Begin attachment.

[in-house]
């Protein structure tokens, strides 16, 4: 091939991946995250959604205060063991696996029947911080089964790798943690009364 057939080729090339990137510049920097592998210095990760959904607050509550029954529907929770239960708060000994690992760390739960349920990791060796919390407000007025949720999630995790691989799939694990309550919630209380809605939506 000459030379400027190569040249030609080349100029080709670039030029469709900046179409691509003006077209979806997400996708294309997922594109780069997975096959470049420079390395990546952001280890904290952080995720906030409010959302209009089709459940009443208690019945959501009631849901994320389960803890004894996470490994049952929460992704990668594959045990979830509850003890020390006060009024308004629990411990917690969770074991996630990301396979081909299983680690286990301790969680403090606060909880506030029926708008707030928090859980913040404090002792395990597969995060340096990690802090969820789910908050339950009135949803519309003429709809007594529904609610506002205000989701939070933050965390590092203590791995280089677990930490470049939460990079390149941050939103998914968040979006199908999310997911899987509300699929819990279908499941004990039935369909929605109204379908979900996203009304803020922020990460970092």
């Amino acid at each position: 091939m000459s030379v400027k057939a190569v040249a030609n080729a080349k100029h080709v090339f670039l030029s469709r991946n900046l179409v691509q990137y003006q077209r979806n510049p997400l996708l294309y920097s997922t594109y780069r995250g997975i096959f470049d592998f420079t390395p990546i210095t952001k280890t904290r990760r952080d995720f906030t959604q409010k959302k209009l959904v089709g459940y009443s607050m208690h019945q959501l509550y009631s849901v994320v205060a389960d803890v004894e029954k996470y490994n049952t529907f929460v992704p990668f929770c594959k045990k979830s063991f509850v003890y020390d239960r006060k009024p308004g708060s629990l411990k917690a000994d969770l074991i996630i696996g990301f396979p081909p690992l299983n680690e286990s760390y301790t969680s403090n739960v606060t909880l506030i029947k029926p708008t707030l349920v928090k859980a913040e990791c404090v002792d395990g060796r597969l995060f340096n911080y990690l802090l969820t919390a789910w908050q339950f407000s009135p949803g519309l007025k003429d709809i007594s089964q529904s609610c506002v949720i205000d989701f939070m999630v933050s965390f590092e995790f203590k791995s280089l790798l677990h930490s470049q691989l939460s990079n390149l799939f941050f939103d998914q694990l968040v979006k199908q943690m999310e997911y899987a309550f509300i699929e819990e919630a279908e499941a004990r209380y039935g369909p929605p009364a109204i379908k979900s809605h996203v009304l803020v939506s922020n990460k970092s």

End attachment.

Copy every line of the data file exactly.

[in-house]
């Protein structure tokens, strides 16, 4: 091939991946995250959604205060063991696996029947911080089964790798943690009364 057939080729090339990137510049920097592998210095990760959904607050509550029954529907929770239960708060000994690992760390739960349920990791060796919390407000007025949720999630995790691989799939694990309550919630209380809605939506 000459030379400027190569040249030609080349100029080709670039030029469709900046179409691509003006077209979806997400996708294309997922594109780069997975096959470049420079390395990546952001280890904290952080995720906030409010959302209009089709459940009443208690019945959501009631849901994320389960803890004894996470490994049952929460992704990668594959045990979830509850003890020390006060009024308004629990411990917690969770074991996630990301396979081909299983680690286990301790969680403090606060909880506030029926708008707030928090859980913040404090002792395990597969995060340096990690802090969820789910908050339950009135949803519309003429709809007594529904609610506002205000989701939070933050965390590092203590791995280089677990930490470049939460990079390149941050939103998914968040979006199908999310997911899987509300699929819990279908499941004990039935369909929605109204379908979900996203009304803020922020990460970092």
């Amino acid at each position: 091939m000459s030379v400027k057939a190569v040249a030609n080729a080349k100029h080709v090339f670039l030029s469709r991946n900046l179409v691509q990137y003006q077209r979806n510049p997400l996708l294309y920097s997922t594109y780069r995250g997975i096959f470049d592998f420079t390395p990546i210095t952001k280890t904290r990760r952080d995720f906030t959604q409010k959302k209009l959904v089709g459940y009443s607050m208690h019945q959501l509550y009631s849901v994320v205060a389960d803890v004894e029954k996470y490994n049952t529907f929460v992704p990668f929770c594959k045990k979830s063991f509850v003890y020390d239960r006060k009024p308004g708060s629990l411990k917690a000994d969770l074991i996630i696996g990301f396979p081909p690992l299983n680690e286990s760390y301790t969680s403090n739960v606060t909880l506030i029947k029926p708008t707030l349920v928090k859980a913040e990791c404090v002792d395990g060796r597969l995060f340096n911080y990690l802090l969820t919390a789910w908050q339950f407000s009135p949803g519309l007025k003429d709809i007594s089964q529904s609610c506002v949720i205000d989701f939070m999630v933050s965390f590092e995790f203590k791995s280089l790798l677990h930490s470049q691989l939460s990079n390149l799939f941050f939103d998914q694990l968040v979006k199908q943690m999310e997911y899987a309550f509300i699929e819990e919630a279908e499941a004990r209380y039935g369909p929605p009364a109204i379908k979900s809605h996203v009304l803020v939506s922020n990460k970092s």